Configuring the CloudTrail Processing Library

You can configure the CloudTrail Processing Library by creating a classpath properties file that is loaded at runtime, or by creating a ClientConfiguration object and setting options manually.

Providing a Properties File

You can write a classpath properties file that provides configuration options to your application. The following example file shows the options you can set:

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# AWS access key. (Required) accessKey = your_access_key # AWS secret key. (Required) secretKey = your_secret_key # The SQS URL used to pull CloudTrail notification from. (Required) sqsUrl = your_sqs_queue_url # The SQS end point specific to a region. sqsRegion = us-east-1 # A period of time during which Amazon SQS prevents other consuming components # from receiving and processing that message. visibilityTimeout = 60 # The S3 region to use. s3Region = us-east-1 # Number of threads used to download S3 files in parallel. Callbacks can be # invoked from any thread. threadCount = 1 # The time allowed, in seconds, for threads to shut down after # AWSCloudTrailEventProcessingExecutor.stop() is called. If they are still # running beyond this time, they will be forcibly terminated. threadTerminationDelaySeconds = 60 # The maximum number of AWSCloudTrailClientEvents sent to a single invocation # of processEvents(). maxEventsPerEmit = 10 # Whether to include raw event information in CloudTrailDeliveryInfo. enableRawEventInfo = false # Whether to delete SQS message when the CloudTrail Processing Library is unable to process the notification. deleteMessageUponFailure = false

The following parameters are required:

  • sqsUrl – Provides the URL from which to pull your CloudTrail notifications. If you don't specify this value, the AWSCloudTrailProcessingExecutor throws an IllegalStateException.

  • accessKey – A unique identifier for your account, such as AKIAIOSFODNN7EXAMPLE.

  • secretKey – A unique identifier for your account, such as wJalrXUtnFEMI/K7MDENG/bPxRfiCYEXAMPLEKEY.

The accessKey and secretKey parameters provide your AWS credentials to the library so the library can access AWS on your behalf.

Defaults for the other parameters are set by the library. For more information, see the AWS CloudTrail Processing Library Reference.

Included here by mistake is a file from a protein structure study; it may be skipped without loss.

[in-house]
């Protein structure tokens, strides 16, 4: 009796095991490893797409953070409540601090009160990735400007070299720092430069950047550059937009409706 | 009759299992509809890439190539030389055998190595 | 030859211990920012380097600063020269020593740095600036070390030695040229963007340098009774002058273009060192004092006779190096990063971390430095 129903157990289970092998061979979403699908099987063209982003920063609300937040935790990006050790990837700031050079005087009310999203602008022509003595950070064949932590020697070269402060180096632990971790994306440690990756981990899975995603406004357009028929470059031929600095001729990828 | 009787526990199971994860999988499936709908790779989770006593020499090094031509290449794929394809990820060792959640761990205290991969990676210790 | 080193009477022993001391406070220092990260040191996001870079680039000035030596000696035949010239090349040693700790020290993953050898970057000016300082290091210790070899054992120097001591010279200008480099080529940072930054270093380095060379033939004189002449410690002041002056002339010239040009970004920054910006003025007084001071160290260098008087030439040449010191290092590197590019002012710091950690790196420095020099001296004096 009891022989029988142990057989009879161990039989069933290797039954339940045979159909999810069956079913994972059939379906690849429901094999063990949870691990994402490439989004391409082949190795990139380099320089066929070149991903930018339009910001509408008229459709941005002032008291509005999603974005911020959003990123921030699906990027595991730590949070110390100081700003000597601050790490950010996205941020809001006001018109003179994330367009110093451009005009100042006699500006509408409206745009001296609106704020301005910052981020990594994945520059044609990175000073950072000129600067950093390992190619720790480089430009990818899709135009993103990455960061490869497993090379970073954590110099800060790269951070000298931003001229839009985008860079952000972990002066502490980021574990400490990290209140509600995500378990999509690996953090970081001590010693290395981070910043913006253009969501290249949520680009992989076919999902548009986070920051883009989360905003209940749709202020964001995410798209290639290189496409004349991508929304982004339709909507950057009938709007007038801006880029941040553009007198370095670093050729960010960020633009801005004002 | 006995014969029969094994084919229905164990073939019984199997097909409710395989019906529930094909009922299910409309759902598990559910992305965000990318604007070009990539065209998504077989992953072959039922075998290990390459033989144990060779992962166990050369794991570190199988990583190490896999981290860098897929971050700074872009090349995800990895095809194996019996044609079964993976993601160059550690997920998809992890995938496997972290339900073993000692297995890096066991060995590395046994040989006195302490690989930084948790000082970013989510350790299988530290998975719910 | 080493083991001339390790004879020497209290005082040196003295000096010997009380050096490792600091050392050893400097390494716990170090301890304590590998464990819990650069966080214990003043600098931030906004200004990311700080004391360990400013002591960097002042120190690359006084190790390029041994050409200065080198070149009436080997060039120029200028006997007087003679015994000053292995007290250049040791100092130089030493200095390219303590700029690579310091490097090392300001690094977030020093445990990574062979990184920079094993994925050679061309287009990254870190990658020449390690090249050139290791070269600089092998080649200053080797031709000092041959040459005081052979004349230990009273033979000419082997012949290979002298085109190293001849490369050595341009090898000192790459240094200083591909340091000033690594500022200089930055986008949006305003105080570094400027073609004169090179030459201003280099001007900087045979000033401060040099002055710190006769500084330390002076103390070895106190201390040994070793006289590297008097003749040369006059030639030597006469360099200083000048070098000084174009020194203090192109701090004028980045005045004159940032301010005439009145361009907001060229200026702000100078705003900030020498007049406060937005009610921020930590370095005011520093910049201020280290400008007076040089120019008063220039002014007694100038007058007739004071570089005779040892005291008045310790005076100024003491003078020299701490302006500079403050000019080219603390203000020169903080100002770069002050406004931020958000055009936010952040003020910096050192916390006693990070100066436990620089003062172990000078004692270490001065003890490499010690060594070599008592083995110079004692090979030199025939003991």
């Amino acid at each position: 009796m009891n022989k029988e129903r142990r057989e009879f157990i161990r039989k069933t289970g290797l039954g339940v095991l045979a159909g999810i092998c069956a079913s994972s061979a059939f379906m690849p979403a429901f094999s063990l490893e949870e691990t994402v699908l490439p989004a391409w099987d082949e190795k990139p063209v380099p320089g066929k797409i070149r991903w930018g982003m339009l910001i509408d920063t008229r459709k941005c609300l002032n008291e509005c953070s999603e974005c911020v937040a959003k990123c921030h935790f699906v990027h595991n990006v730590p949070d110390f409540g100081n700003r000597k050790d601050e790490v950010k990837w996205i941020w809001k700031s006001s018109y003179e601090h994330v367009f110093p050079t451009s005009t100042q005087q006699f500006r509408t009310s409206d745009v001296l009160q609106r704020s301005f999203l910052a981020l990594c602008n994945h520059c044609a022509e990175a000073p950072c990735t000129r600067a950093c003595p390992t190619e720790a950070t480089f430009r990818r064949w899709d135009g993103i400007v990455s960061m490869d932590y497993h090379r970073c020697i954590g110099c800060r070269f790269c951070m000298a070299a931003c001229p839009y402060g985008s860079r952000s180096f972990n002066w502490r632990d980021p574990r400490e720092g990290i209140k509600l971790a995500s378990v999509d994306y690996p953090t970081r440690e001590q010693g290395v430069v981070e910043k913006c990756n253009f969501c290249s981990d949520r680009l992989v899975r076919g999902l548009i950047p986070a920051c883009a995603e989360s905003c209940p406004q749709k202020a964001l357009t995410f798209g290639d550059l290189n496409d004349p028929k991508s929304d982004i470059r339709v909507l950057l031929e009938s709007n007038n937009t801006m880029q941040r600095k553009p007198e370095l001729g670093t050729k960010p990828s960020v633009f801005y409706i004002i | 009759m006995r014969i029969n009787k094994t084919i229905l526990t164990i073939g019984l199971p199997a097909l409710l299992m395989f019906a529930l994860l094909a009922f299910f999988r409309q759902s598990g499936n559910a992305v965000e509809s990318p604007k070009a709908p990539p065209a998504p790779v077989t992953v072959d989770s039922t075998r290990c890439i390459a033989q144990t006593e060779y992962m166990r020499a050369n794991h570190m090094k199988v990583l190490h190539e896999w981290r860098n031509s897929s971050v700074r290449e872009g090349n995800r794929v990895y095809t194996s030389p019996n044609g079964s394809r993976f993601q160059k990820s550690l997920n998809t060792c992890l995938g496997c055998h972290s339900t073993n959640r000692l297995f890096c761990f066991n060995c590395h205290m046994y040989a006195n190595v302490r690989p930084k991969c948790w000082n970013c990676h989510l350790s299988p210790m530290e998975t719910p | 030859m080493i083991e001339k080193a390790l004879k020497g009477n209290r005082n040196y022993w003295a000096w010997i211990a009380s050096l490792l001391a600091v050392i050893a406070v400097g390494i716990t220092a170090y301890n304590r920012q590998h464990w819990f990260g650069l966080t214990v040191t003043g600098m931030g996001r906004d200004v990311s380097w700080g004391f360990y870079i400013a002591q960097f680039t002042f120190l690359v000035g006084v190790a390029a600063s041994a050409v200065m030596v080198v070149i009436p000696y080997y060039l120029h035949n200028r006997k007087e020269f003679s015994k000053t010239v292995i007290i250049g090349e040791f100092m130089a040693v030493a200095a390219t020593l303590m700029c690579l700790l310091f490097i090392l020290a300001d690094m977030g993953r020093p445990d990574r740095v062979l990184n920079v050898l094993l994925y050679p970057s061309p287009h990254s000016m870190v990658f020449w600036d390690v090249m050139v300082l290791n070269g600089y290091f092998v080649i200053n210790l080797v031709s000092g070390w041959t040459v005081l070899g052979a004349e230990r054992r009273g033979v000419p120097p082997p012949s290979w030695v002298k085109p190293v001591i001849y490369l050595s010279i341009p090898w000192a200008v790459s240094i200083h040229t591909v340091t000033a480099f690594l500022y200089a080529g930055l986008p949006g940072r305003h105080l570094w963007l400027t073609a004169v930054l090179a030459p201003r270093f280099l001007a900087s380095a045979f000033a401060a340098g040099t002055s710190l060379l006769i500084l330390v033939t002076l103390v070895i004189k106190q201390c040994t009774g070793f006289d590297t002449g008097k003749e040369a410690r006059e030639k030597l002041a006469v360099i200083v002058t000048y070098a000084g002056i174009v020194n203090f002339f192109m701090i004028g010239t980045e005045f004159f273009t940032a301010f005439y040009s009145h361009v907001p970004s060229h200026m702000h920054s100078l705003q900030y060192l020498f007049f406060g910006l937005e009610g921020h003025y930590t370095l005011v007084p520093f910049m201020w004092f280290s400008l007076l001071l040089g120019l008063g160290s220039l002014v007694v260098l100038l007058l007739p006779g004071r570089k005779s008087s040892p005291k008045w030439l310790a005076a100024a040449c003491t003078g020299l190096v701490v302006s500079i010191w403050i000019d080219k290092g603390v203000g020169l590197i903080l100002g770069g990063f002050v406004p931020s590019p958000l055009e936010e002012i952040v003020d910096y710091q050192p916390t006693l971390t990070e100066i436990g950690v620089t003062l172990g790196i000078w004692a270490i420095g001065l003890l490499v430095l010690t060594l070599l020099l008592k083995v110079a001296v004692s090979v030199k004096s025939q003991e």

Creating a ClientConfiguration

Instead of setting options in the classpath properties, you can provide options to the AWSCloudTrailProcessingExecutor by initializing and setting options on a ClientConfiguration object, as shown in the following example:

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ClientConfiguration basicConfig = new ClientConfiguration( "http://sqs.us-east-1.amazonaws.com/123456789012/queue2", new DefaultAWSCredentialsProviderChain()); basicConfig.setEnableRawEventInfo(true); basicConfig.setThreadCount(4); basicConfig.setnEventsPerEmit(20);

Implementing the Events Processor

To process CloudTrail logs, you must implement an EventsProcessor that receives the CloudTrail log data. The following is an example implementation:

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public class SampleEventsProcessor implements EventsProcessor { public void process(List<CloudTrailEvent> events) { int i = 0; for (CloudTrailEvent event : events) { System.out.println(String.format("Process event %d : %s", i++, event.getEventData())); } } }

When implementing an EventsProcessor, you implement the process() callback that the AWSCloudTrailProcessingExecutor uses to send you CloudTrail events. Events are provided in a list of CloudTrailClientEvent objects.

The CloudTrailClientEvent object provides a CloudTrailEvent and CloudTrailEventMetadata that you can use to read the CloudTrail event and delivery information.

This simple example prints the event information for each event passed to SampleEventsProcessor. In your own implementation, you can process logs as you see fit. The AWSCloudTrailProcessingExecutor continues to send events to your EventsProcessor as long as it has events to send and is still running.

Instantiating and Running the Processing Executor